Allegations about a Chinese spy collecting information from MPs have been used to ramp up nationalism and warmongering. But they have also underlined divisions in the ruling class. The Metropolitan Police confirmed last weekend that two men were arrested in March over espionage-related offences. One of the men worked as a researcher in Westminster.
The hypocrisy of the frenzied denunciations that followed is obvious. Britain has a vast network of spies directed both against its declared enemies, and even some of its supposed allies. Countries such as the United States and Israel operate networks targeting people in Britain and also try to bend policies to their will.
In 2009 the journalist Tim Shipman revealed the US and CIA was “running its own agent networks on an unprecedented scale in the British Pakistani community.” There was no outrage about this. Speaking of parliament, Rishi Sunak claimed, “The sanctity of this place must be protected.” He was speaking of an institution riddled with sexual assaults, lies, corruption and law-breaking—including by Sunak himself.
More generally, Britain is part of the Western effort to recover from the defeats in Iraq and Afghanistan, humiliate Russia in Ukraine and then confront China. That is the background to, for example, the Aukus pact between Britain, the US and Australia. This will provide Australia with nuclear‑powered attack submarines and other advanced weaponry to use against China.
The latest spy claims will be used to boost anti-China feeling. But the Tories also have a problem in simply declaring China to be an enemy. It’s a key economic player that British business wants to cooperate with. In the past six months ministers have tried to defrost five years of icy relations with China. They fear that competitors such as France and Germany are doing deals with China—and British big business will lose out.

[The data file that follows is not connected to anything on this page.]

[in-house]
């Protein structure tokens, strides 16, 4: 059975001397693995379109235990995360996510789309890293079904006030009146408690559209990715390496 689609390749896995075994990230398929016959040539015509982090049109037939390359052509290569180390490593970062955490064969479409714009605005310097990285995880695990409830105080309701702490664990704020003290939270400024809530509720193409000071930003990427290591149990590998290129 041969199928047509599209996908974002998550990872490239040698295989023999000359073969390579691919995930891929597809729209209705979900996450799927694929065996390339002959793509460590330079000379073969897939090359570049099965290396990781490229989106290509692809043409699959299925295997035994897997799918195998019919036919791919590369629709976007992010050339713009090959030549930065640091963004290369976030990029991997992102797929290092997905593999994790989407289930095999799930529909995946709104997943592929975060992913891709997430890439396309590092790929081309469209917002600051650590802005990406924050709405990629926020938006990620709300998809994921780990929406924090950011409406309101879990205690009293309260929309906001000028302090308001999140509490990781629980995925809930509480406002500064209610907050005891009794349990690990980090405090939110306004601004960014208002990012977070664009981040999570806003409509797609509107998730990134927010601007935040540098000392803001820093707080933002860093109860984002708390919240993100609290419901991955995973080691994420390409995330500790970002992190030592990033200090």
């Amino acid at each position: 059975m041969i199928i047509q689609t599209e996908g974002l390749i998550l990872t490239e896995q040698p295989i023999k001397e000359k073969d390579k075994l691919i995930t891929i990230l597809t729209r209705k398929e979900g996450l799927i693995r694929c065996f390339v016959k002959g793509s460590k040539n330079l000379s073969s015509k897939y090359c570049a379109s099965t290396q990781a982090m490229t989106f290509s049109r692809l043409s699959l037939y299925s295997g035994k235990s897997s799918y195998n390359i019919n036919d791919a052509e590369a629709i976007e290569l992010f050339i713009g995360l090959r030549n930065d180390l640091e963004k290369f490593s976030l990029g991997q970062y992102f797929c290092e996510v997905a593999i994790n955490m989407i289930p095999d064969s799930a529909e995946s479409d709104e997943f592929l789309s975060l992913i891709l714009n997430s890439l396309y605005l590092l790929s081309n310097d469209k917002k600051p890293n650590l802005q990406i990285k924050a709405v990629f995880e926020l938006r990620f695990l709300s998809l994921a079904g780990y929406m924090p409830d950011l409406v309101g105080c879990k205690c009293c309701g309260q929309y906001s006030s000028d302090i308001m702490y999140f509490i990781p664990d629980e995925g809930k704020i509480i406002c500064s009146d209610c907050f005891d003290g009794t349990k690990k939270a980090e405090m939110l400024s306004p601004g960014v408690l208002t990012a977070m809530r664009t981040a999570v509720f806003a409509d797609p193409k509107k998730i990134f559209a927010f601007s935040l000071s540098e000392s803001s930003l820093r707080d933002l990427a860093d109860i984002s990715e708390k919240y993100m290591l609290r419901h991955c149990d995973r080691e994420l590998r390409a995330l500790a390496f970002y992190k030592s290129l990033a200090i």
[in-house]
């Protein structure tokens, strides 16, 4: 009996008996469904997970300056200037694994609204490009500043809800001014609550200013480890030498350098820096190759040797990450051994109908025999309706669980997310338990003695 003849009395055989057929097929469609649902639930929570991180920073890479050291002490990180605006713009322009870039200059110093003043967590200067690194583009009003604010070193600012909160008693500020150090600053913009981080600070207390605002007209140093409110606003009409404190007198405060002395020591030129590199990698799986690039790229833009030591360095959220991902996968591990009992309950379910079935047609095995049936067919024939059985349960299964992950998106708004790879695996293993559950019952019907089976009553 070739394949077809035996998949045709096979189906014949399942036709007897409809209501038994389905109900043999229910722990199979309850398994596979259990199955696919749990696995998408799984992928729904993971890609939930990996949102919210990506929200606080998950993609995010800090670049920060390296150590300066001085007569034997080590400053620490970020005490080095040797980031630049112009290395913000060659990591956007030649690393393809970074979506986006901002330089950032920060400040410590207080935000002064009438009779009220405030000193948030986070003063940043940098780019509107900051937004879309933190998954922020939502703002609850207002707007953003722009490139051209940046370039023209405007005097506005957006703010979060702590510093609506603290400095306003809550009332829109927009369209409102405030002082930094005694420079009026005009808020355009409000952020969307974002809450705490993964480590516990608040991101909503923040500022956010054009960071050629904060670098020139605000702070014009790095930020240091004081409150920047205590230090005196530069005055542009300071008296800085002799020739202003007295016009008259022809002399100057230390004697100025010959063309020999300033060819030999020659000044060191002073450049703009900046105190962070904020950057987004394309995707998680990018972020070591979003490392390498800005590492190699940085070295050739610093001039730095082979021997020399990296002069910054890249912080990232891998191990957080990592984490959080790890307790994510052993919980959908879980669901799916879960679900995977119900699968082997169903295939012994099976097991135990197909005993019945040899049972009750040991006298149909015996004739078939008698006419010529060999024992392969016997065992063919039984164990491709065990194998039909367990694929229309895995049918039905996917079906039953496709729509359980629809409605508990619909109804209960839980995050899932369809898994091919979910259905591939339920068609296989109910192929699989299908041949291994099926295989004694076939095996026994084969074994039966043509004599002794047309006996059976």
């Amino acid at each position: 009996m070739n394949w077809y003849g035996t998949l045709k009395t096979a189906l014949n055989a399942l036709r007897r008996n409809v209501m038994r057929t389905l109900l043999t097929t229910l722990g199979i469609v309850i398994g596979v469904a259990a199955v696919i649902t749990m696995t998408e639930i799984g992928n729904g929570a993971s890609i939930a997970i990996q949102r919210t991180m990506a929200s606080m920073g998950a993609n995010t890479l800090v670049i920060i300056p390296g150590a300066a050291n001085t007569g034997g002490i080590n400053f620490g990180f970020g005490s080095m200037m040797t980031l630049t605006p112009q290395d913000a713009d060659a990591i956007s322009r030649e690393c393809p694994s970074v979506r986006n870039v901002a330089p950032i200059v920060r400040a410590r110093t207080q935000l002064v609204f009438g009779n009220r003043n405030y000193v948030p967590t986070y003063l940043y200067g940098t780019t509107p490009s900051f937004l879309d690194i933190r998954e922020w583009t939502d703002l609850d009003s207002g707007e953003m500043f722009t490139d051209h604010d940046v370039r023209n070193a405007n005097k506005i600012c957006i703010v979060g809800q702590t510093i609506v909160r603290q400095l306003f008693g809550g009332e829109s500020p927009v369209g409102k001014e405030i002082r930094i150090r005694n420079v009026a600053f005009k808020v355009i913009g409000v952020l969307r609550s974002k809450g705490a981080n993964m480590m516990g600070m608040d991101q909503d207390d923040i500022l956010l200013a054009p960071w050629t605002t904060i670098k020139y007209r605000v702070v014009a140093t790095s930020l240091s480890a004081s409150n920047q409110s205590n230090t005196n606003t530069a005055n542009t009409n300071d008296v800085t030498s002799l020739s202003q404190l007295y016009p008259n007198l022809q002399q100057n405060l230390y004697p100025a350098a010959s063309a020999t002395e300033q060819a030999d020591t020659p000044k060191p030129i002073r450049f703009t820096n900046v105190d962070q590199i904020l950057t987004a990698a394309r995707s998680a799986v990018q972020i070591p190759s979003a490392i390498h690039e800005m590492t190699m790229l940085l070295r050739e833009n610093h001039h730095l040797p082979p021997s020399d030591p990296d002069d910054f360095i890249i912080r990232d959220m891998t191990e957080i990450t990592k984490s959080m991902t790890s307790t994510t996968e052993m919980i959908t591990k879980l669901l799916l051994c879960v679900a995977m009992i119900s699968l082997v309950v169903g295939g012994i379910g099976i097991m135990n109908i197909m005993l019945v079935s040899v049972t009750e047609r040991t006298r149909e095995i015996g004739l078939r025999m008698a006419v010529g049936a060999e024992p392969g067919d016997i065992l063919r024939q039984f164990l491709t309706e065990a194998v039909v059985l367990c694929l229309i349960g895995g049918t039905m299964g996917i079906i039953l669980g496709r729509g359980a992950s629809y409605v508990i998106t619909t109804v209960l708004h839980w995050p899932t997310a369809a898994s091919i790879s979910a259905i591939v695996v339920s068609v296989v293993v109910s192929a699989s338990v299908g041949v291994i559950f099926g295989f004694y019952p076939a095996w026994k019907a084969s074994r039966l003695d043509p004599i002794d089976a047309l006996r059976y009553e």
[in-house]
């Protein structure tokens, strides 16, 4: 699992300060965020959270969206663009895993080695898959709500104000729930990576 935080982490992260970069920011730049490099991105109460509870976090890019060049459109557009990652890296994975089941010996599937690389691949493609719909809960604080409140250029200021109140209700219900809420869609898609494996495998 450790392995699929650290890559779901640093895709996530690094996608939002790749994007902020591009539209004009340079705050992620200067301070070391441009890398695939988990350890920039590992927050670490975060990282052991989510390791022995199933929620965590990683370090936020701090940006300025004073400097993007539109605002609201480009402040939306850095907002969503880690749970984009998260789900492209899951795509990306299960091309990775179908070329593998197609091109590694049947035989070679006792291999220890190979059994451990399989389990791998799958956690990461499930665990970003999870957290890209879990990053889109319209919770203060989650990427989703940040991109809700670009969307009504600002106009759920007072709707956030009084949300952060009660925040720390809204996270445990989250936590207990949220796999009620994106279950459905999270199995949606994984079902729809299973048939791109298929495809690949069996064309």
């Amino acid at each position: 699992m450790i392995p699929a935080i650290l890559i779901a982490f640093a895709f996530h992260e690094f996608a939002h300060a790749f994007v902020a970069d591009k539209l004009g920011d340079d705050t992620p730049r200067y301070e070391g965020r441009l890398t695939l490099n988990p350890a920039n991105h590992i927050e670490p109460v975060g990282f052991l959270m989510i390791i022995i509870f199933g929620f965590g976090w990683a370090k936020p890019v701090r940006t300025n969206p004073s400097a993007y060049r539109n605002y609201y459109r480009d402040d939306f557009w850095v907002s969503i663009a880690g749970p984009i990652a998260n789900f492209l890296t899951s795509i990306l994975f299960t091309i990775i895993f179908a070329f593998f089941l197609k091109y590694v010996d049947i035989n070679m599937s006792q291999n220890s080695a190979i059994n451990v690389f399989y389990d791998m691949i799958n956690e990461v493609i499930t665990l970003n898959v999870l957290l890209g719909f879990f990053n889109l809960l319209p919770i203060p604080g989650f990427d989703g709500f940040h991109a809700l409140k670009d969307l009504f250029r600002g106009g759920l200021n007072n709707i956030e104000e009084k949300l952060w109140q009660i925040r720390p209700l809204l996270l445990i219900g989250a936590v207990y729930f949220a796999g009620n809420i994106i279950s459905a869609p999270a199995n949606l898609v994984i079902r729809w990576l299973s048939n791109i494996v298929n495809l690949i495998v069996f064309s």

All the rhetoric about spies or the human rights of dissidents in Hong Kong and the Uyghurs is empty noise—unless it can be used to boost imperialism. Cash comes first. This week business secretary Kemi Badenoch said politicians should not use language that “makes people scared”. Chancellor Jeremy Hunt stated Britain should carry on talking to China.
But home secretary Suella Braverman and security minister Tom Tugendhat want China to be subject to tougher controls under the National Security Act. Meanwhile, almost forgotten, the parliamentary researcher accused of working for China has completely denied the spying allegations levelled against him.
China has an imperialist ruling class that exploits and oppresses workers, women and minorities. So does Britain. Our first duty is to stand against rulers’ warmongering. We should use any splits at the top to weaken this rotten government through struggle.Original post